Serving jokes locally with Ratpack and MongoDB

In two previous posts, I discussed applications I created that were simple client-side front ends for the Internet Chuck Norris Database (ICNDB), located at This post gives the details of the local server I created, using Groovy, MongoDB, and the cool Ratpack project (note new URL). The earlier posts contained parts of that app, but since then I’ve updated it to the latest version of Ratpack, revised the gradle build file accordingly, added a couple of integration tests, and checked the whole thing into GitHub.

I often use ICNDB in my Groovy presentations, because it’s easy to access, returns a simple JSON object, and is rather amusing.

(This, by the way, is in direct contrast to Mr. Norris himself, whose politics are somewhat to the right of Attila the Hun. Still, I only care about the jokes themselves, which are pretty funny.)

Accessing the site is trivial:

import groovy.json.JsonSlurper

def url = ''
def json = new JsonSlurper().parseText(url.toURL().text)
def joke = json?.value?.joke
println joke

The Groovy JDK adds a toURL method to java.lang.String, which returns an instance of It also adds a getText method to that returns the entire response as a string. I use the parseText method in JsonSlurper to parse it and just dig through the properties to get the contained joke.

Of course, my demo relies on that site being available, and that’s far from a sure thing, especially if Carlos Ray’s lawyers ever get to it. It also has a tendency to go down at inconvenient intervals, like when I’m trying to present the above script.

(Quick aside: this blog is hosted on WordPress, which has a much better uptime record than my actual home page. My site is hosted on a very old Windows laptop in my office. You’ve heard of “five nines” uptime, where a site guarantees it’ll be available 99.999% of the time? My site only promises “nine fives” uptime. It’s online a bit more than half the time.)

It behooves me, therefore, to keep a local copy if possible. That turns out to be pretty easy. First, there aren’t a whole lot of jokes. The ICNDB API offers the link to return the total number of jokes. That request returns a JSON object:

    "type": "success",
    "value": 546

I can certainly handle a database of that size locally. In fact, in my app I load the whole thing into memory because why not?

Since the format of the jokes is JSON, I decided to use a MongoDB database to store them. The native format for MongoDB is BSON, or binary JSON, so all I have to do is grab the jokes and I can just append them to a local database. To make the code easier, I use the GMongo project, which is just a Groovy wrapper around Mongo’s Java client library.

The other useful method in the ICNDB API is, where num represents the number of jokes you want returned. I want all of them, so I replace num with the total.

For example, if I access, I get something like:

    "type": "success",
    "value": [
            "id": 204,
            "joke": "Nagasaki never had a bomb dropped on it. Chuck Norris jumped out of a plane and punched the ground",
            "categories": []
            "id": 329,
            "joke": "There are only two things that can cut diamonds: other diamonds, and Chuck Norris.",
            "categories": []
            "id": 348,
            "joke": "There?s an order to the universe: space, time, Chuck Norris.... Just kidding, Chuck Norris is first.",
            "categories": []
            "id": 360,
            "joke": "Two wrongs don't make a right. Unless you're Chuck Norris. Then two wrongs make a roundhouse kick to the face.",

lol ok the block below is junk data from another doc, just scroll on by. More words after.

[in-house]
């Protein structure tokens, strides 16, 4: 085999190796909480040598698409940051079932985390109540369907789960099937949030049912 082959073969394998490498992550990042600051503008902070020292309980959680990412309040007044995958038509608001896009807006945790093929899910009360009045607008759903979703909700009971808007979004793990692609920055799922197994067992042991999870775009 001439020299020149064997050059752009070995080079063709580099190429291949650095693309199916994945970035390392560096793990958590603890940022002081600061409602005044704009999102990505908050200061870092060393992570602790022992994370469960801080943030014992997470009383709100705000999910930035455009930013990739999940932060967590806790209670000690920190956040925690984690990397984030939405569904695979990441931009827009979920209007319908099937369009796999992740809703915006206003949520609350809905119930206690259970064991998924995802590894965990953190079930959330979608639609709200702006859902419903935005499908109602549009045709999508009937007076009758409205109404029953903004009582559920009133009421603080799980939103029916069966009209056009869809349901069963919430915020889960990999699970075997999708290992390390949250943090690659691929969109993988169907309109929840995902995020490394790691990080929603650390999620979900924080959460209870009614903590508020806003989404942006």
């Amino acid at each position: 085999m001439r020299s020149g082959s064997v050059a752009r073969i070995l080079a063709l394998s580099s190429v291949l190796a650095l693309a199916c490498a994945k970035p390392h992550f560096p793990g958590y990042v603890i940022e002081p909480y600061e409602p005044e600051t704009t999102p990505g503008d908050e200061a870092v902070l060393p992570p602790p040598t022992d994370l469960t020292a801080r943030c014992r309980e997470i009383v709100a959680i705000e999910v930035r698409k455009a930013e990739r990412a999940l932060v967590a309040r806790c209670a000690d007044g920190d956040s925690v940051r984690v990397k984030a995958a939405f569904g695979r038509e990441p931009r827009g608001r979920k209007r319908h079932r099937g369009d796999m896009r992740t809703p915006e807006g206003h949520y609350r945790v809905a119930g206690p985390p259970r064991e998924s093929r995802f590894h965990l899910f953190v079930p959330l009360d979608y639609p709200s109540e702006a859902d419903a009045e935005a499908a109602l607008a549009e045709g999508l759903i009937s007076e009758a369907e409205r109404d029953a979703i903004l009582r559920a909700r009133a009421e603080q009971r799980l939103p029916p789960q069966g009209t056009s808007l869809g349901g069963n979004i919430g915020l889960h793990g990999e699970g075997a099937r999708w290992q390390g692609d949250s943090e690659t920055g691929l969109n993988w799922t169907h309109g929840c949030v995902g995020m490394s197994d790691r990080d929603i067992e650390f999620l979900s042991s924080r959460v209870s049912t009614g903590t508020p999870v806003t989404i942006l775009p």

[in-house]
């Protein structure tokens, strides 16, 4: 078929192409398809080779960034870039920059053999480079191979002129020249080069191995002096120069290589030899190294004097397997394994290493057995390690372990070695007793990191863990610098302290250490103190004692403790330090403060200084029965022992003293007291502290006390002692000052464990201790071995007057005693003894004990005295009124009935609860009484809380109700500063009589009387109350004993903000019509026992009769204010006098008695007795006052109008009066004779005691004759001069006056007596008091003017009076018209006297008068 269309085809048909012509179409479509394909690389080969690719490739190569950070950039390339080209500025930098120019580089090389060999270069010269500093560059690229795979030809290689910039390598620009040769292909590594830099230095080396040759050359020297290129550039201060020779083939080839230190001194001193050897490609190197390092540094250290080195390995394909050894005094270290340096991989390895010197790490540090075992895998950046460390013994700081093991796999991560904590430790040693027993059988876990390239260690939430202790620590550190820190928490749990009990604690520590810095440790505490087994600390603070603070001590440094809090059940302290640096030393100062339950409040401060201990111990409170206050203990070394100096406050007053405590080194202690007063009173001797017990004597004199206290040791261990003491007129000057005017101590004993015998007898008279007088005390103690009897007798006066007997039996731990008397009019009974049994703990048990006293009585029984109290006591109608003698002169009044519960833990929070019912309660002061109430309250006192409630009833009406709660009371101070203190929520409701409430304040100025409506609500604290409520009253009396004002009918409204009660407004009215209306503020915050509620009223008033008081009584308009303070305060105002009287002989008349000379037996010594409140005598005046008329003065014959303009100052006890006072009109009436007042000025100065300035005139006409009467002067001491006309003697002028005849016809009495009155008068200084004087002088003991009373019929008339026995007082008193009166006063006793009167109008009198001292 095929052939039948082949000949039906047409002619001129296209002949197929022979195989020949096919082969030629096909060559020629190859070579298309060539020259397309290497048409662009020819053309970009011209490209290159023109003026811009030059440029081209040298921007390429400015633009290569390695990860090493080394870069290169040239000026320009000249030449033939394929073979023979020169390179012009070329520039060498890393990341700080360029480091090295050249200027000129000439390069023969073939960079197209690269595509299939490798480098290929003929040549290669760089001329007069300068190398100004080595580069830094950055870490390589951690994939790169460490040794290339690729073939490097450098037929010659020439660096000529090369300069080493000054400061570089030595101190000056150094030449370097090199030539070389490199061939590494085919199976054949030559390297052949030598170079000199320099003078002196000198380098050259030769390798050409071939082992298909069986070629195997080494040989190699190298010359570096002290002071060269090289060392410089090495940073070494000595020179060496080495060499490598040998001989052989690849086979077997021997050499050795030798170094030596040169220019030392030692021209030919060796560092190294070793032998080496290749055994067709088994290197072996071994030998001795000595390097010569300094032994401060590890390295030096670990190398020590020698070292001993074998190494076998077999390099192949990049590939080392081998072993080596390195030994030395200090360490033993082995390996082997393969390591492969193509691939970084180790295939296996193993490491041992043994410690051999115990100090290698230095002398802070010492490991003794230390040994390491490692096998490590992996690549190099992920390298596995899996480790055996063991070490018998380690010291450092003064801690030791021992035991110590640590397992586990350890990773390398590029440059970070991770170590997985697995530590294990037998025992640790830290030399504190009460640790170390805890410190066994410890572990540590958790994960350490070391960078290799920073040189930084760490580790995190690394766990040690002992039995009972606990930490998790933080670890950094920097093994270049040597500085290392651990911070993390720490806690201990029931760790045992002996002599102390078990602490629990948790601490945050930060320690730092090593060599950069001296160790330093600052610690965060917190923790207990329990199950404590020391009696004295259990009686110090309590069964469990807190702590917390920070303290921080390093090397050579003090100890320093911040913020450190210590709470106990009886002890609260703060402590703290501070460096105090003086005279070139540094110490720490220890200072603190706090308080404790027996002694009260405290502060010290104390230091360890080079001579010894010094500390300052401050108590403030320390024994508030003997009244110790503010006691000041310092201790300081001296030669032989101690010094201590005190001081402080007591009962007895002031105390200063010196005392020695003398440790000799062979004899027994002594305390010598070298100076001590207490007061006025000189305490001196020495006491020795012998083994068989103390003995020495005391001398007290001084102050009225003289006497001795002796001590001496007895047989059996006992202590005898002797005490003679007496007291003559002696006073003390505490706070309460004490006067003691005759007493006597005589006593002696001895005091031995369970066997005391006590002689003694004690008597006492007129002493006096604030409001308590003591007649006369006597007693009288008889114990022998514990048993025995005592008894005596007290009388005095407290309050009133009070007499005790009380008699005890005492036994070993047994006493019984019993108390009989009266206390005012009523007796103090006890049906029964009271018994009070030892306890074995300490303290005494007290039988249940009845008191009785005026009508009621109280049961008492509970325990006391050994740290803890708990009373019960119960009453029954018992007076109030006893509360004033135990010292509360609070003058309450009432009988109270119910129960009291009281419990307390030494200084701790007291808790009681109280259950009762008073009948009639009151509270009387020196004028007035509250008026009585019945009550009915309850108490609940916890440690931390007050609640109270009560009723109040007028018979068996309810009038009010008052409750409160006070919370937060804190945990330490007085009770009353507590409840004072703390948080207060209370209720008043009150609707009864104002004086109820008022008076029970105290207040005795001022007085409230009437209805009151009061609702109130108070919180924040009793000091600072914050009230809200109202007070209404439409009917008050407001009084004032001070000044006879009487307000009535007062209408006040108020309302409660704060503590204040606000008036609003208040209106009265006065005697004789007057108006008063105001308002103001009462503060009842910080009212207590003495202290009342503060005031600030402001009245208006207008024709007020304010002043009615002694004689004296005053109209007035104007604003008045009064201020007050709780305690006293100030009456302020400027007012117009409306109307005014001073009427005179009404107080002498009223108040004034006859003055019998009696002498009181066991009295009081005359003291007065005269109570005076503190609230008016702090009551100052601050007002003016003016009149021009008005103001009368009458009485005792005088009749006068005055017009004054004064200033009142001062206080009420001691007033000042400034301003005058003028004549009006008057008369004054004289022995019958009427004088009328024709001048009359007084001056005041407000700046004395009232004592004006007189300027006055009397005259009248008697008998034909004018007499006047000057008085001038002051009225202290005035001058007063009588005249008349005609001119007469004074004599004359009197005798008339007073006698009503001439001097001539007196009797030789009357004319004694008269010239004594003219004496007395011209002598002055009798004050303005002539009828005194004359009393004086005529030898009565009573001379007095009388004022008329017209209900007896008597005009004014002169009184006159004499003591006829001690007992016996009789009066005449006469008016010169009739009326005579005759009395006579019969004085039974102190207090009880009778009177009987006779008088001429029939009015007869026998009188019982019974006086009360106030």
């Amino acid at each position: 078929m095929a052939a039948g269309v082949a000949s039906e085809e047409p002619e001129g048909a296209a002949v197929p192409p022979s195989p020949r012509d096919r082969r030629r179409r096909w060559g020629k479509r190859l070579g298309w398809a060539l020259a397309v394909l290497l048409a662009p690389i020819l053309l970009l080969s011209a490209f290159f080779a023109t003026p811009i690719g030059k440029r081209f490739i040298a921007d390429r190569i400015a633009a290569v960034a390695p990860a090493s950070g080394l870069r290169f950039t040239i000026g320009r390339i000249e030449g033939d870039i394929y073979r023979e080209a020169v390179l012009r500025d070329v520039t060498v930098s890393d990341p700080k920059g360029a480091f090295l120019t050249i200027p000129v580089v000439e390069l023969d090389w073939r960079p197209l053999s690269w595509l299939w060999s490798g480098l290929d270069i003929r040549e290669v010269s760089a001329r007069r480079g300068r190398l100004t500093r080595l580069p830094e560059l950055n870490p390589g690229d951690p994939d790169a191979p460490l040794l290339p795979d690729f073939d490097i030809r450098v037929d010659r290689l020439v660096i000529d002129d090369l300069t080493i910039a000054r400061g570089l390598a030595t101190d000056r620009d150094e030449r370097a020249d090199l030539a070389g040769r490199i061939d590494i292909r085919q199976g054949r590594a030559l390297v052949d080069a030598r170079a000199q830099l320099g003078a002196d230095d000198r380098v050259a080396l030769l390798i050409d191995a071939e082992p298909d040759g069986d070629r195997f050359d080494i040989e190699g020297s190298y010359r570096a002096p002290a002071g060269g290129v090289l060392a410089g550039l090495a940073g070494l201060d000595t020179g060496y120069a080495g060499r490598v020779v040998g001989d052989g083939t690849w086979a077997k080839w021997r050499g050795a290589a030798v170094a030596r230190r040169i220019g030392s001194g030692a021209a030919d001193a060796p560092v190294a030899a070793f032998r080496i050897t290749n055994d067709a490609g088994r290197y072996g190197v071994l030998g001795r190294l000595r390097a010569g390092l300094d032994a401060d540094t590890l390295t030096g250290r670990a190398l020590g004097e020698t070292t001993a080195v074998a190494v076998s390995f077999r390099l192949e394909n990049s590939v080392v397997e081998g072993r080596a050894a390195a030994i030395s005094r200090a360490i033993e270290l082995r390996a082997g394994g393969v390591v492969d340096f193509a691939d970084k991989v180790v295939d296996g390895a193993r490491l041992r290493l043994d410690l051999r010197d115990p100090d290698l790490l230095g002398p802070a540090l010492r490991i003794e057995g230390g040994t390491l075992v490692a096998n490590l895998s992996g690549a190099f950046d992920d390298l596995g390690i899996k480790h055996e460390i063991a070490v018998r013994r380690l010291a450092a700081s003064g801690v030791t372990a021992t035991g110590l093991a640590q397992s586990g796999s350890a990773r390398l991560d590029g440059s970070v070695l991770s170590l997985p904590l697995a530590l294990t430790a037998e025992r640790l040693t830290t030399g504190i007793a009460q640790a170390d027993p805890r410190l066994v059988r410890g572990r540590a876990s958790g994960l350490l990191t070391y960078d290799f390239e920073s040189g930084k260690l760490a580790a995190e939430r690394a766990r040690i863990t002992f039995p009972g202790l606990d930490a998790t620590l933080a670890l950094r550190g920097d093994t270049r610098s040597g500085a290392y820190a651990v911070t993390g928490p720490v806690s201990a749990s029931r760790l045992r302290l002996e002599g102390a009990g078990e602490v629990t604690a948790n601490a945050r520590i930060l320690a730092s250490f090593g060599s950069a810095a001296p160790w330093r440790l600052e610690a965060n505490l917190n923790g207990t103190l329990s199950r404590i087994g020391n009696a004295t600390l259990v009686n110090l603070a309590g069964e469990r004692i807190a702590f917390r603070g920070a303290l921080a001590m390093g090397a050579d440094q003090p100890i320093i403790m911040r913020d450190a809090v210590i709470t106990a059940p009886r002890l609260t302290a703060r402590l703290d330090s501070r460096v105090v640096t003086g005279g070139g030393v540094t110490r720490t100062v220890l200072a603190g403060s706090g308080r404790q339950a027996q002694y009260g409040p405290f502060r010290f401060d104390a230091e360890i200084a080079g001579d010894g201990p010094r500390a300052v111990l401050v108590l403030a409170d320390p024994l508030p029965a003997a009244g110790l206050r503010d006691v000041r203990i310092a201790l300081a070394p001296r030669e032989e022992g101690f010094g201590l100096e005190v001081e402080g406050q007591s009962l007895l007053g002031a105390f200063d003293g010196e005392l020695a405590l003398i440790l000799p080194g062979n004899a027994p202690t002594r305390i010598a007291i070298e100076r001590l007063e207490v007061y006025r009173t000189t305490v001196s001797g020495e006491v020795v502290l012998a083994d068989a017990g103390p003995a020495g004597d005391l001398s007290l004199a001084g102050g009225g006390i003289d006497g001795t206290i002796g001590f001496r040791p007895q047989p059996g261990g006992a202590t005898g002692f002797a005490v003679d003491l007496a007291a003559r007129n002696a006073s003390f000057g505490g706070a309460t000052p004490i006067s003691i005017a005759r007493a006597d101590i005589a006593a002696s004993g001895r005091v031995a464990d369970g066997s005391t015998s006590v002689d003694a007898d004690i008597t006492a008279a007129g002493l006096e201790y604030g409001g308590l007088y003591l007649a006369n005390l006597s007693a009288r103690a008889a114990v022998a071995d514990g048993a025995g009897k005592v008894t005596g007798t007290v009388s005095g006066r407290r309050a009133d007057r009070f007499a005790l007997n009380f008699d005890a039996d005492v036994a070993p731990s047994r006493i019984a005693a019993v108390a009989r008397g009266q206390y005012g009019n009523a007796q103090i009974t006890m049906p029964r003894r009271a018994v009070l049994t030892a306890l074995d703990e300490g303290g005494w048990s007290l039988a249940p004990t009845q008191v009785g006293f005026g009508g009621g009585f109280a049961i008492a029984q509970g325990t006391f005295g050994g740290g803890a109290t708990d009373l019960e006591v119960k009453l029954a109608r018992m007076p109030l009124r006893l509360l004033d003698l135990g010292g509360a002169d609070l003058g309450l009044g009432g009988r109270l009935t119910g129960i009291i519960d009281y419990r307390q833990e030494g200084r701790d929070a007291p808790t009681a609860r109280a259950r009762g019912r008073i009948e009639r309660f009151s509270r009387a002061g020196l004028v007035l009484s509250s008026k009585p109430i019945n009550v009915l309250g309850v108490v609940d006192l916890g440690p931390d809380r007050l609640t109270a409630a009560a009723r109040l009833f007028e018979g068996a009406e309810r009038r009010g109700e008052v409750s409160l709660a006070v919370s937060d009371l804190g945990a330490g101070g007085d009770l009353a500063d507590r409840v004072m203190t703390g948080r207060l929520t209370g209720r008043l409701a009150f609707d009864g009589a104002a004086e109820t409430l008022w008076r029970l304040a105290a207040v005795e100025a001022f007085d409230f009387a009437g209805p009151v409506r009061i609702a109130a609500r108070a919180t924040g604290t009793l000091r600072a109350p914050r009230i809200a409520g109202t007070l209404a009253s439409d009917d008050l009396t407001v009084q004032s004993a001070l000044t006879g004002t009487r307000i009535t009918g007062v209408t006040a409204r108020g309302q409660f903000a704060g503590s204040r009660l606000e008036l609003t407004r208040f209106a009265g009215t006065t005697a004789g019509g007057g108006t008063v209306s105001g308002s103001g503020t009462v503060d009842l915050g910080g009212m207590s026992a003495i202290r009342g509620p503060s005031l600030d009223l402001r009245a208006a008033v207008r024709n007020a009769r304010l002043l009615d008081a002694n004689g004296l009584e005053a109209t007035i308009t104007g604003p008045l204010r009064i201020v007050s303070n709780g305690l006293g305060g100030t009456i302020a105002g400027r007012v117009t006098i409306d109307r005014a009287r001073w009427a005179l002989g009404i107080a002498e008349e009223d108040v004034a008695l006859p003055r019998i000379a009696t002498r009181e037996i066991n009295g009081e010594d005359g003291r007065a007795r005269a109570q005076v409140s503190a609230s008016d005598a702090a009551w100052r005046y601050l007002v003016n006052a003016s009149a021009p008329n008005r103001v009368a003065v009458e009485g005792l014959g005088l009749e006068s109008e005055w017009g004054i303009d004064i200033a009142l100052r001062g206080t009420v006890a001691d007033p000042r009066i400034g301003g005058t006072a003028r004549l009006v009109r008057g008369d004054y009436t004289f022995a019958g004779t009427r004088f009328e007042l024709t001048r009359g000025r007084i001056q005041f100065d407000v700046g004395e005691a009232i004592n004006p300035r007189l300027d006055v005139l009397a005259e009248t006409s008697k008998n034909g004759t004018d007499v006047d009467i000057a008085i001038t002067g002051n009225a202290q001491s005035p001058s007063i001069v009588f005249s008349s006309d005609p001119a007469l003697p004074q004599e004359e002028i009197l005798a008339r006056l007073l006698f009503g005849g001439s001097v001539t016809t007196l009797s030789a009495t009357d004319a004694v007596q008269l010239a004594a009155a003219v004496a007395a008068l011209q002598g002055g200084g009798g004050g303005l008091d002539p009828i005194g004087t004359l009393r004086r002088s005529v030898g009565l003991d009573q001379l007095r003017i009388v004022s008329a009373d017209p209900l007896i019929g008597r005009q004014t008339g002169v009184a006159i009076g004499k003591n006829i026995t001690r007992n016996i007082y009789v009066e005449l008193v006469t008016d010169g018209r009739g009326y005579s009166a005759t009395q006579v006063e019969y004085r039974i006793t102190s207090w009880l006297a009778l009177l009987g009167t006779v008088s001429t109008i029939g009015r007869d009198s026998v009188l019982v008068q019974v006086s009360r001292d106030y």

"categories": []
            "id": 406,
            "joke": "Chuck Norris doesn't say "who's your daddy", because he knows the answer.",
            "categories": []

The only difference from the original URL is that now the value property returns all of the contained jokes, but that’s not a problem. The overall script is therefore:

import groovy.json.JsonSlurper
import com.gmongo.GMongo

// Drop the current icndb database, if it exists
GMongo mongo = new GMongo()
def db = mongo.getDB('icndb')

// Get the total number of available jokes
JsonSlurper slurper = new JsonSlurper()
String jsonTxt = ''.toURL().text
def json = slurper.parseText(jsonTxt)
int total = json.value.toInteger()

// Grab all of them at once
jsonTxt = "${total}".toURL().text
json = slurper.parseText(jsonTxt)

// Save them all locally
def jokes = json.value
jokes.each {
    db.cnjokes << it
assert total == jokes*.id.size()
assert total == db.cnjokes.find().count()

How cool is it that all I have to do is grab the jokes and append them to the collection to save them in the database? Truly, we live in magical times. 🙂

I can browse the database in Eclipse if I use the MonjaDB plugin. Here’s a screenshot showing it:

Now that the database is populated, I can build the Ratpack app. I started off using the lazybones builder inside of gvm, the Groovy enVironment Manager, which I discussed in the earlier post. Ratpack keeps evolving, though, and lazybones hasn’t kept up, so the changes I’ve made to the resulting app are a bit more substantial than I originally intended.

Here’s the JokeServer class. In the constructor, I load all the jokes into a Groovy map, where the keys are the id’s and the values are the joke strings themselves.

class JokeServer {
    GMongo mongo = new GMongo()
    Map jokes = [:]
    List ids = []
    JokeServer() {
        DB db = mongo.getDB('icndb')
        def jokesInDB = db.cnjokes.find([categories: 'nerdy'])
        jokesInDB.each { j ->
            jokes[] = j.joke
        ids = jokes.keySet() as List

The other method in the class returns a random joke by shuffling the id’s and returning the associated joke. (The id’s themselves aren’t consecutive, partly because I’m only using the “nerdy” ones and partly because the original site skipped ID values.)

    String getJoke(String firstName = 'Chuck', 
                   String lastName = 'Norris') {
        String joke = jokes[ids[0]]
        if (!joke) println "Null joke at id=$id"
        if (firstName != 'Chuck')
            joke = joke.replaceAll(/Chuck/, firstName)
        if (lastName != 'Norris')
            joke = joke.replaceAll(/Norris/, lastName)
        return joke

I’m using Groovy’s nice optional arguments mechanism here, so if I invoke getJoke without arguments I get the original joke, but if I supply a first name or a last name they’re used in the joke itself.

Here’s my test case to make sure at least this much is working. It’s a regular JUnit test, implemented in Groovy.